These adjustments can include basic alterations to the load and variety of exercises, or they may add or remove a modality from your treatment plan. Additionally, the physical therapist will sometimes alter the frequency of your visits if you’re becoming more independent or are nearing a visit limit for your insurance.

Primary elements of a physical therapy treatment plan

We mentioned above that the treatment plan would include multiple “modalities.” What we mean by that is that there are various types of treatment that you’ll engage in through your therapy sessions. Some of the most common modalities include:

Therapeutic exercise

Exercise is a cornerstone of physical therapy, as it helps to strengthen muscles, improve flexibility, and promote overall fitness. All physical therapy treatment plans should include some type of therapeutic exercise.

Your therapist will prescribe specific exercises targeting areas of weakness or dysfunction, which you’ll perform both in the clinic and at home.

These exercises may range from simple stretches and strengthening exercises to more complex functional movements designed to mimic activities of daily living.

Manual therapy techniques

In addition to exercise, physical therapists may use manual therapy techniques to address musculoskeletal issues and promote healing. These are hands-on techniques performed directly by the physical therapist or a physical therapy assistant.

They can include joint mobilization, soft tissue mobilization, massage, stretching, and manipulation. By applying precise pressure and movements, therapists can help restore normal joint mechanics, reduce muscle tension, and alleviate pain.

Functional training

Functional training focuses on improving your ability to perform everyday tasks and activities with greater ease and efficiency. This may involve practicing specific movements or tasks relevant to your daily life, such as getting in and out of bed, walking, climbing stairs, or lifting objects safely.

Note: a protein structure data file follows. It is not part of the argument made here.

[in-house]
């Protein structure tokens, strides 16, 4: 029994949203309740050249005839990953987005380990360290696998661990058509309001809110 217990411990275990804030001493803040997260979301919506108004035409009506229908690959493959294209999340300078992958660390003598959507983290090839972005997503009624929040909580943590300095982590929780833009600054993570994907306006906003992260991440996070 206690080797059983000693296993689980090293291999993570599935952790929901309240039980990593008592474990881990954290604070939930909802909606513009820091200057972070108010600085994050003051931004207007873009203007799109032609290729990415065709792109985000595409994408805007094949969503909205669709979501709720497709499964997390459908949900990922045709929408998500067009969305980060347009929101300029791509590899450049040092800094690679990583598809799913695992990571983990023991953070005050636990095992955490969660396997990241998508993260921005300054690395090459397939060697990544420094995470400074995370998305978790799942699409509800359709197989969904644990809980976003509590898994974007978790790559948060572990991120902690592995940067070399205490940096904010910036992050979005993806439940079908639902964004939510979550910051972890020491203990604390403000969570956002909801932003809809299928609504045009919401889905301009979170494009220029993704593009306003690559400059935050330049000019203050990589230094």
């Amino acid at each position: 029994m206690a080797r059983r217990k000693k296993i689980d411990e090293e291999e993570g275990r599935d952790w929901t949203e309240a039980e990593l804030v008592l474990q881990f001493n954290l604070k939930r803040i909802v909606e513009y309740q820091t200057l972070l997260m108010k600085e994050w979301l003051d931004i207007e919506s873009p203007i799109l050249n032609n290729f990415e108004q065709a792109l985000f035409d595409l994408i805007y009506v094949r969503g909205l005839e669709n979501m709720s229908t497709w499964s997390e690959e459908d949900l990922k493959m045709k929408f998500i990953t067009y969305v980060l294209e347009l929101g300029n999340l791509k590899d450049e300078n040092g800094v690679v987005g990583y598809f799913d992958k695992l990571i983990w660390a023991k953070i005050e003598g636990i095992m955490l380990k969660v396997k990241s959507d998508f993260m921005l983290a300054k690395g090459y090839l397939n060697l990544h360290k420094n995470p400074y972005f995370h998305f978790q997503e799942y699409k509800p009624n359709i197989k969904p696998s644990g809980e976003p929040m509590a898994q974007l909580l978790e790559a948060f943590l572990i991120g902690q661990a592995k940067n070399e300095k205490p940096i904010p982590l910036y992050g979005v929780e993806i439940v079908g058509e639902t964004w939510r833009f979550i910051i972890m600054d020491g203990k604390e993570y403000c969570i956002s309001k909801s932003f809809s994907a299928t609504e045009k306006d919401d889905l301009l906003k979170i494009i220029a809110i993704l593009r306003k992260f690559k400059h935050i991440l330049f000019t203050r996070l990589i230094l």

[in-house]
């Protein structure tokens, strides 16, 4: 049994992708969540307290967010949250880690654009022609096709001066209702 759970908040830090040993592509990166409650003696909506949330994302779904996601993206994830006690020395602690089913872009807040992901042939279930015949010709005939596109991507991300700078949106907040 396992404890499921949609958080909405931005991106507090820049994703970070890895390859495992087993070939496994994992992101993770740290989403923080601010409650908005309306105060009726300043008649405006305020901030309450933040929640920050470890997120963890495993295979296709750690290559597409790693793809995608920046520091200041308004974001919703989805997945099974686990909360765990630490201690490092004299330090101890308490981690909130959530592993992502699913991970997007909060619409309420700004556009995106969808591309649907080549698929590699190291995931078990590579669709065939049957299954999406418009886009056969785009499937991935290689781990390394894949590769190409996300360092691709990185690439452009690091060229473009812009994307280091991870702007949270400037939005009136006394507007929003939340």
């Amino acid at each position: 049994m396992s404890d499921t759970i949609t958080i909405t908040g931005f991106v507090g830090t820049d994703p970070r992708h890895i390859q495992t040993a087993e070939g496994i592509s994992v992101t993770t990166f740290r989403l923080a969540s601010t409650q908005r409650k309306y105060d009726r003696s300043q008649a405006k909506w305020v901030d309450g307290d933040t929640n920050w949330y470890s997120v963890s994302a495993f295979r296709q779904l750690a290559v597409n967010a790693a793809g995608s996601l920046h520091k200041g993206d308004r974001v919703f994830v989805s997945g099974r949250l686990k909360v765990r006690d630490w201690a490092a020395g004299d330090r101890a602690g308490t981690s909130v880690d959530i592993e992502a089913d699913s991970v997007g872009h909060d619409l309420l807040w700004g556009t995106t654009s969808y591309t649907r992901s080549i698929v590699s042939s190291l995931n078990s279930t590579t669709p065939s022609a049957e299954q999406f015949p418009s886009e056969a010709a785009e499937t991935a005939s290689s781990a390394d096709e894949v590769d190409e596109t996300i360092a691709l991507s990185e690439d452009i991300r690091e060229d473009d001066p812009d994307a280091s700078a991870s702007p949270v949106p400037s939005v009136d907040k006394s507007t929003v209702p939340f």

By incorporating functional training into your therapy program, you’ll not only improve your physical abilities but also enhance your independence and confidence.

Patient education

Education plays a crucial role in physical therapy, empowering patients to take an active role in their recovery and long-term health. Your therapist will provide valuable information about your condition, proper body mechanics, injury prevention strategies, and self-care techniques.

By understanding your body and how to care for it, you’ll be better equipped to manage your symptoms and prevent future issues.

How long does physical therapy take to work

We understand that committing to a course of physical therapy is a bigger time commitment than simply visiting a doctor once or twice. For physical therapy to work, you’ll be keeping regular appointments two to three times per week, which can be a big time commitment for many people.

In general, we find that patients often report relief and initial results after just a few weeks. However, just like any exercise program, 2-3 months is a big turning point for people. We recommend that if you decide to seek physical therapy as an option, you commit to 2-3 months of keeping appointments before going in another direction or concluding that physical therapy doesn’t work.

Of course, if you feel that the course of treatment isn’t going well, you’re welcome to bring that up to us at any time – you don’t have to wait! As mentioned above, we’ll gladly make adjustments to your program to accommodate for your concerns.